Over-enthusiasm on the part of any one institution to rectify all ills of the society can destabilise the political system
The military has traditionally been the most formidable political force in Pakistan. The four periods of military rule enabled it to expand its role in nonprofessional domains. However, its role has somewhat diminished over the last five years because the army chief since November 1997, General Ashfaq Parvez Kayani, made a conscious effort to pull back from an interventionist approach towards politics and society, gave some space to civilians and devoted more attention to retrieving the army’s reputation that had suffered during the last two years of the Musharraf rule. The circumstantial factors also did not support the expanded role of the military.
Though the military continues to possess organisational capacity and discipline to displace the civilian elected government but its problems pertain to sustaining an exclusive and extended military rule at a time when Pakistan is increasingly becoming ungovernable. Conscious of the changed circumstances the military pursues its professional and corporate interests from the sidelines. This results in a complex civil-military interaction. The elected civilian government enjoys some autonomous space and shares decision-making with the military in foreign and security affairs. It may not take unilateral decision on key security and foreign policies but it is also not subservient to the military. It is a bargaining relationship in which civilian input depends on the professional capacity of the foreign minister and the senior staff of the Foreign Office as well as the trust of the military enjoyed by the foreign minister.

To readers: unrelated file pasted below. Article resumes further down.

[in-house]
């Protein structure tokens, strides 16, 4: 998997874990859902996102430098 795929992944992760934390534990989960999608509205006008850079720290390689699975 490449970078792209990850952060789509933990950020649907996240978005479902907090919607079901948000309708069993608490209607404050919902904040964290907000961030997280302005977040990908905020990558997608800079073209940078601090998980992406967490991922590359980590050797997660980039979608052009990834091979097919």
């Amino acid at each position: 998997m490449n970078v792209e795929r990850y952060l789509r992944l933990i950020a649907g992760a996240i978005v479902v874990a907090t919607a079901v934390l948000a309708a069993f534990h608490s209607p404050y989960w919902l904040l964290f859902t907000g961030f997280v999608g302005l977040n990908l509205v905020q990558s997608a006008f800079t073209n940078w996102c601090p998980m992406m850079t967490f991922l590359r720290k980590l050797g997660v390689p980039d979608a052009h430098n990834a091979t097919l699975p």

Unlike the Foreign Office, the Ministry of Defence is militarised. Most key positions are held by retired and servicing officers, mainly on the recommendation of the army headquarters. Since 1997, retired lieutenant generals have served defence secretaries. There are two brief exceptions to this practice. One, the defence secretary was removed by the federal government in January 2012 against the backdrop of the memo case. The position of defence secretary was given temporarily to a civilian bureaucrat. Within a couple of months the tension between the civilian government and the military eased on the memo issue and a retired lieutenant general returned to this position. The position of the defence minister is ceremonial at the operational level. The service chiefs and Chairman Joint Chiefs of Staff Committee interact directly with the prime minister and the president.
The top brass of the military are more sensitive on the issues that they perceive as central to their interests and they want the civilian leadership to avoid interference in these areas. These include the budgetary affairs and its disbursement, perks and privileges, economic and business activities, internal organisational and service affairs like transfers and appointments.
In case the top brass of the military, especially the army, feel that their interests are deliberately ignored or undermined, they apply direct pressure on the civilian government or invoke their informal linkages with selected political forces to apply additional pressure on the civilian government. The military does not have permanent civilian allies but it cultivates temporary partnerships with reference to its interests. It may have good working relations with the civilian government at one time but it may adopt a tough attitude towards it in another context.